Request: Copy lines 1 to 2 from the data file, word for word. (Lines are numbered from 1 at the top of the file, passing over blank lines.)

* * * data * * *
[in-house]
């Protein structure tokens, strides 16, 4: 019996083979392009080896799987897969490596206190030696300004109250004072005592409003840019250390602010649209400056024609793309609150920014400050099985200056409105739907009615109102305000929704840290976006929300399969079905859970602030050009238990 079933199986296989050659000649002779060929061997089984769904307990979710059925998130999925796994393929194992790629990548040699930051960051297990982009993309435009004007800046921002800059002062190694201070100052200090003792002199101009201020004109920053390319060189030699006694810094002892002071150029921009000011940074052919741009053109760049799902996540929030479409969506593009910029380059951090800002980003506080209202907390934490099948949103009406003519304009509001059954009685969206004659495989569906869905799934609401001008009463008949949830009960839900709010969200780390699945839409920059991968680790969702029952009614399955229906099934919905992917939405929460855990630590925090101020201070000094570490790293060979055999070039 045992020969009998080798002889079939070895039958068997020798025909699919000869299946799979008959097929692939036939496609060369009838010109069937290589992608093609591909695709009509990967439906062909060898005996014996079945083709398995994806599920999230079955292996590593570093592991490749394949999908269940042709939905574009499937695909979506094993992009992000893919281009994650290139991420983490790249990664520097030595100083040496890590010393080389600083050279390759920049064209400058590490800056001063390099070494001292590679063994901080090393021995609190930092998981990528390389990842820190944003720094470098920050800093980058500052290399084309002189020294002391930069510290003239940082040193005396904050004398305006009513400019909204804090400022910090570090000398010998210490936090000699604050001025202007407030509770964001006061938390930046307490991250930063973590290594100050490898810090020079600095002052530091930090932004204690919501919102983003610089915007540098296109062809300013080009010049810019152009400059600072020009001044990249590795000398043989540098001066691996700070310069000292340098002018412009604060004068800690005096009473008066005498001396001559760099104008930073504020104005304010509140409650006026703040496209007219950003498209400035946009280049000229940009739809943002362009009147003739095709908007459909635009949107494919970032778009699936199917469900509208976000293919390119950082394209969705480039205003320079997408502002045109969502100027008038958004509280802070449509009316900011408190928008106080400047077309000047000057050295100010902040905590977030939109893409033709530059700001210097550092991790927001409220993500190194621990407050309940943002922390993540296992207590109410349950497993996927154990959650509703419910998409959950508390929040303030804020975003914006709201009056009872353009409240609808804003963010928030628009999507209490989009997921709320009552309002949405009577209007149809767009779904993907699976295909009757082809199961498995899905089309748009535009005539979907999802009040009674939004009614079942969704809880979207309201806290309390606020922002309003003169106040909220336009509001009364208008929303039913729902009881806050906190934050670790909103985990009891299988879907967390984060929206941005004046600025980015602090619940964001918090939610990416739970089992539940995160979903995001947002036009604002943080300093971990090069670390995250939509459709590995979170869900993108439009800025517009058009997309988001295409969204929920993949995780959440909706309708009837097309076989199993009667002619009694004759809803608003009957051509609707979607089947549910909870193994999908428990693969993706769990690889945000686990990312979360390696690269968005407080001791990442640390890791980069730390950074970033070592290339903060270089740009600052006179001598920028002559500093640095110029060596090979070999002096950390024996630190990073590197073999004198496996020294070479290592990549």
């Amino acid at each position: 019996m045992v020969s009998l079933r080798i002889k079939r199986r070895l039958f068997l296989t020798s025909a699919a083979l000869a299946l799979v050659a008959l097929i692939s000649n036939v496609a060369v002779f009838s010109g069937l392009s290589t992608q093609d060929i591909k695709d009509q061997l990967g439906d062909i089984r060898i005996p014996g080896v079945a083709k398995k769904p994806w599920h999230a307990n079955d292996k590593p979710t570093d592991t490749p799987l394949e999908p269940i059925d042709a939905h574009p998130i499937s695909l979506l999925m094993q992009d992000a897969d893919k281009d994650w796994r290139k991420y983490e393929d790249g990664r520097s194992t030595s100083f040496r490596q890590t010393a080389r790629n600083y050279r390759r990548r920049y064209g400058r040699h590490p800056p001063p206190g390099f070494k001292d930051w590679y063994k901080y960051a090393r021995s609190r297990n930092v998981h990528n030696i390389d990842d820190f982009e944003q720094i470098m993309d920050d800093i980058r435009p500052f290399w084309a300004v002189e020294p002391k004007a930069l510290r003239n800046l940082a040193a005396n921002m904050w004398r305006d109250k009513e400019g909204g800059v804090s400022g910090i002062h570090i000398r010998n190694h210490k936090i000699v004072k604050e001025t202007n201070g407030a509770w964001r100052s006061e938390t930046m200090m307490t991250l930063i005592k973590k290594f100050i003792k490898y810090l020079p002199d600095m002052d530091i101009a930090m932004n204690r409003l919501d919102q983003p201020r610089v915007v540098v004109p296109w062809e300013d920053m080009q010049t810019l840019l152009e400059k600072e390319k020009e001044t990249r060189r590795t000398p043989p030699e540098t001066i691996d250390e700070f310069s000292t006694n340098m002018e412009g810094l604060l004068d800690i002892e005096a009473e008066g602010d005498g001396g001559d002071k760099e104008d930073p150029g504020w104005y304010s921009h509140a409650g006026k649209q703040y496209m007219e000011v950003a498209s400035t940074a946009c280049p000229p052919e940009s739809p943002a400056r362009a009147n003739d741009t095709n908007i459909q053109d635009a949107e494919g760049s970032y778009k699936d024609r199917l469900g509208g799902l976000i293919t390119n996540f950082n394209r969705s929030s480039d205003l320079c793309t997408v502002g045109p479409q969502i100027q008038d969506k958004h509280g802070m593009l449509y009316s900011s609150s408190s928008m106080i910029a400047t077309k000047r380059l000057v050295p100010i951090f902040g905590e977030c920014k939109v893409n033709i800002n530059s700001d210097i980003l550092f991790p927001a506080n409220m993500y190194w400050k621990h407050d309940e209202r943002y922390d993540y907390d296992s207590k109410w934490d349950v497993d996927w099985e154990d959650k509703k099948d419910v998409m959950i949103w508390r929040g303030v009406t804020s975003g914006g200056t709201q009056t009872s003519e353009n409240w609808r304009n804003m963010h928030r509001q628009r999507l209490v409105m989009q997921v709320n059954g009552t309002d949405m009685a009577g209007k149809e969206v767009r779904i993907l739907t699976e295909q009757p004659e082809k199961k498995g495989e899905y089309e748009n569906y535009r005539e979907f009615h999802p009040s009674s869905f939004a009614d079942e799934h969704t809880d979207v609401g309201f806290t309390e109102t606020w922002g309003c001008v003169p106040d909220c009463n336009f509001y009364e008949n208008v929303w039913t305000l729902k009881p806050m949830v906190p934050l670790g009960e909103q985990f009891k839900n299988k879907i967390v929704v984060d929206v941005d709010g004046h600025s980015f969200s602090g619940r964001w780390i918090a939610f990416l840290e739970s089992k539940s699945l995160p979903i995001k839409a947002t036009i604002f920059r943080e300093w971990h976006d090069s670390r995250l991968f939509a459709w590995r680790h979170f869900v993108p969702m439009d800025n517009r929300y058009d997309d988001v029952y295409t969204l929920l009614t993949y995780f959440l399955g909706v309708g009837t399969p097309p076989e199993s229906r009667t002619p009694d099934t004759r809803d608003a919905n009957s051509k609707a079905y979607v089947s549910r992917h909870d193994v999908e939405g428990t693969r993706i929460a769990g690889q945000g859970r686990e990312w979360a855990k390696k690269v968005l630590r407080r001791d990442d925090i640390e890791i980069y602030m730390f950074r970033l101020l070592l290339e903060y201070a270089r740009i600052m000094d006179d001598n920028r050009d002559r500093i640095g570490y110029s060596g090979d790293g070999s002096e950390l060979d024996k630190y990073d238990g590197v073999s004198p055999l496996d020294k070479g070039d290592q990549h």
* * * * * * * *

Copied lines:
[in-house]
């Protein structure tokens, strides 16, 4: 019996083979392009080896799987897969490596206190030696300004109250004072005592409003840019250390602010649209400056024609793309609150920014400050099985200056409105739907009615109102305000929704840290976006929300399969079905859970602030050009238990 079933199986296989050659000649002779060929061997089984769904307990979710059925998130999925796994393929194992790629990548040699930051960051297990982009993309435009004007800046921002800059002062190694201070100052200090003792002199101009201020004109920053390319060189030699006694810094002892002071150029921009000011940074052919741009053109760049799902996540929030479409969506593009910029380059951090800002980003506080209202907390934490099948949103009406003519304009509001059954009685969206004659495989569906869905799934609401001008009463008949949830009960839900709010969200780390699945839409920059991968680790969702029952009614399955229906099934919905992917939405929460855990630590925090101020201070000094570490790293060979055999070039 045992020969009998080798002889079939070895039958068997020798025909699919000869299946799979008959097929692939036939496609060369009838010109069937290589992608093609591909695709009509990967439906062909060898005996014996079945083709398995994806599920999230079955292996590593570093592991490749394949999908269940042709939905574009499937695909979506094993992009992000893919281009994650290139991420983490790249990664520097030595100083040496890590010393080389600083050279390759920049064209400058590490800056001063390099070494001292590679063994901080090393021995609190930092998981990528390389990842820190944003720094470098920050800093980058500052290399084309002189020294002391930069510290003239940082040193005396904050004398305006009513400019909204804090400022910090570090000398010998210490936090000699604050001025202007407030509770964001006061938390930046307490991250930063973590290594100050490898810090020079600095002052530091930090932004204690919501919102983003610089915007540098296109062809300013080009010049810019152009400059600072020009001044990249590795000398043989540098001066691996700070310069000292340098002018412009604060004068800690005096009473008066005498001396001559760099104008930073504020104005304010509140409650006026703040496209007219950003498209400035946009280049000229940009739809943002362009009147003739095709908007459909635009949107494919970032778009699936199917469900509208976000293919390119950082394209969705480039205003320079997408502002045109969502100027008038958004509280802070449509009316900011408190928008106080400047077309000047000057050295100010902040905590977030939109893409033709530059700001210097550092991790927001409220993500190194621990407050309940943002922390993540296992207590109410349950497993996927154990959650509703419910998409959950508390929040303030804020975003914006709201009056009872353009409240609808804003963010928030628009999507209490989009997921709320009552309002949405009577209007149809767009779904993907699976295909009757082809199961498995899905089309748009535009005539979907999802009040009674939004009614079942969704809880979207309201806290309390606020922002309003003169106040909220336009509001009364208008929303039913729902009881806050906190934050670790909103985990009891299988879907967390984060929206941005004046600025980015602090619940964001918090939610990416739970089992539940995160979903995001947002036009604002943080300093971990090069670390995250939509459709590995979170869900993108439009800025517009058009997309988001295409969204929920993949995780959440909706309708009837097309076989199993009667002619009694004759809803608003009957051509609707979607089947549910909870193994999908428990693969993706769990690889945000686990990312979360390696690269968005407080001791990442640390890791980069730390950074970033070592290339903060270089740009600052006179001598920028002559500093640095110029060596090979070999002096950390024996630190990073590197073999004198496996020294070479290592990549």